new HP touchscreen laptop- the mic is having a hard time understanding words. would an external mic work better?

Hi I recently purchased an HP Pavilion 17-f061us  laptop and I notice that when I talk (to dictate)  the laptop has a very poor ratio of words being detected properly. The room has to be very quiet and even then one out of 5 words is not the correct word that I said.

I also have a  Samsung smartphone and my apple ipad and they have no problem with dictation, even when there is loud sounds in the background.

I was wondering if the reason the HP is so bad picking up words is  because of the mic placement or the quality. I was wondering if I buy a 3.5mm external mic or even a usb mic if that would help the words get translated more successfully? Or is the limitation inside the laptop- in which case an external mic would not fix anything?
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hydrive1902Asked:
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Dr. KlahnPrincipal Software EngineerCommented:
Microphones inside PC cases suffer from several problems.  The obvious one is that the hard drive and the fan both hum, whir and make the case vibrate.  There is also the issue that the mike in the case is very small and probably not located optimally for voice pickup.

It is well worth trying an external mike.  It will certainly define whether the issue is in the microphone or in the software.
rindiCommented:
Besides what has already been said, you could also try using different Volume settings and talking with your mouth closer to the laptop's MIC. Also the software you are using could be the cause. Most software, like Dragon, need to "learn" your dialect and way of speaking before it can properly recognize your words.

But of course an external MIC should always be better than an internal on.
hydrive1902Author Commented:
thanks for the info, just to clarify I am  not using a third party software I am using the windows start speech recognition program that's included with windows.

Would it be better to test a usb mic or a 3,5mm aux mic?
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nobusCommented:
i don't think that matters very much, but a good quality mic certainly helps, like sennheiser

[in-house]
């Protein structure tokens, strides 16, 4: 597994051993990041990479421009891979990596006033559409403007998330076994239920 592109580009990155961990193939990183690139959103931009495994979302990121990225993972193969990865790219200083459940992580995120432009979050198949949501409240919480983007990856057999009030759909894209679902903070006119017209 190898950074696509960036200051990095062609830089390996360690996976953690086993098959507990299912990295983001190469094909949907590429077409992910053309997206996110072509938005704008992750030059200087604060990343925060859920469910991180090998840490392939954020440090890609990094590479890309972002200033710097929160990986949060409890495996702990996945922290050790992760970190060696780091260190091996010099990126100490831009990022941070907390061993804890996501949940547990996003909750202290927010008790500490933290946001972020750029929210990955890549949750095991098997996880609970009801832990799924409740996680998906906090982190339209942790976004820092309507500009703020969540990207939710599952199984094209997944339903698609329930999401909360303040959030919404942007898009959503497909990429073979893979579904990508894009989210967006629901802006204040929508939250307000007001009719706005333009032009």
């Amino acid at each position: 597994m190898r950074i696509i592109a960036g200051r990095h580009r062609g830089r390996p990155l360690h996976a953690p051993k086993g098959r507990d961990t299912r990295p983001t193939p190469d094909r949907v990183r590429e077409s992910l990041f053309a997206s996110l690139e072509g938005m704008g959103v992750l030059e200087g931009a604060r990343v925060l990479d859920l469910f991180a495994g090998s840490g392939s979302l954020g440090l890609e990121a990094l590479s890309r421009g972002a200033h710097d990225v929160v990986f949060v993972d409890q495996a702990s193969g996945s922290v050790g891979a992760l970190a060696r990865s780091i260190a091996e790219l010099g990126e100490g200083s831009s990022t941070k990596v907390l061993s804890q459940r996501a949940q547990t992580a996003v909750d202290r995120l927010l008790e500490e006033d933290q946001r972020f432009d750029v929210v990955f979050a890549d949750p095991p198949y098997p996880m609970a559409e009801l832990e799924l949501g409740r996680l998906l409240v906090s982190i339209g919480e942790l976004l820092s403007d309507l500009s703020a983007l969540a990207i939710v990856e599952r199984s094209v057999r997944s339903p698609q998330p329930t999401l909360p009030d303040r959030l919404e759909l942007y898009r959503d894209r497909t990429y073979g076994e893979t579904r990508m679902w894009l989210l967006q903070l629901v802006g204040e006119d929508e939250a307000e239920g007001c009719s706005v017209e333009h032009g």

you can also try a headset
here an article discussing the selection :  http://www.macworld.com/article/1163860/choose_the_right_mac_microphone_for_speech_recognition.html

http://www.speechrecsolutions.com/microphone_selection_guide_full.htm
BillDLCommented:
You say that the room has to be very quiet, and the laptop mic picks up background noises easily.  This is because it is a simple omnidirectional one.  An omnidirectional microphone on a stand would pick up noise all around it (360 degrees), whereas mounted in a laptop it can only pick up sound from 180 degrees.  Microphones in camcorders, and those used by the press, are much more directional, so they pick up more sound from where they are aimed.  You would have to get quite close to the laptop's built-in microphone for it to pick up more of your voice than the surrounding noise that is fairly close.  You are therefore much better buying a separate microphone with a foam "pop shield" that can be positioned closer to your mouth.  Headset microphones tend to be "directional", not necessarily because the microphone is any different, but simply because the small hole (or multiple holes) face only in one direction.

With a smartphone or an iPad, there is a tendency to position it closer to your mouth or in such a way that it is facing towards you.  This would be impractical with a laptop that usually sits further away from you on a desk.  It's possible that they may be better microphones, or may be more "directional" by intention.

There is little difference between using an external USB microphone and one that connects using standard mini jacks.  You are still tethered by a cable that is often too short for practical use if you like to pace around while dictating.  USB cables tend to be shorter because USB doesn't really like really long cables.  From memory USB cable length limitations are:
1. Full/high speed devices = 5 metres (over 16 feet)
2. Low speed devices = 3 metres (almost 10 feet)
That would seem pretty adequate, but for some reason the manufacturers fit really short cables to microphones and headsets.

If you like to walk around while dictating, then a wireless headset would be worth considering.  The wireless device connects to the computer with a short USB cable, but the wireless range of the headset would enable you to be outside the room and half way down a corridor.  I use a Creative HS-1200 headset for Skype and loads of other things like basic voice recording and listening to music.  It has served me well, but there are many other ones of much the same spec that won't break the bank to buy.

The only practical difference with a wireless headset is that you have to install drivers for the device, whereas a standard USB or jack plug mic or headset doesn't need drivers.

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hydrive1902Author Commented:
thanks everyone!
BillDLCommented:
Thank you hydrive1902
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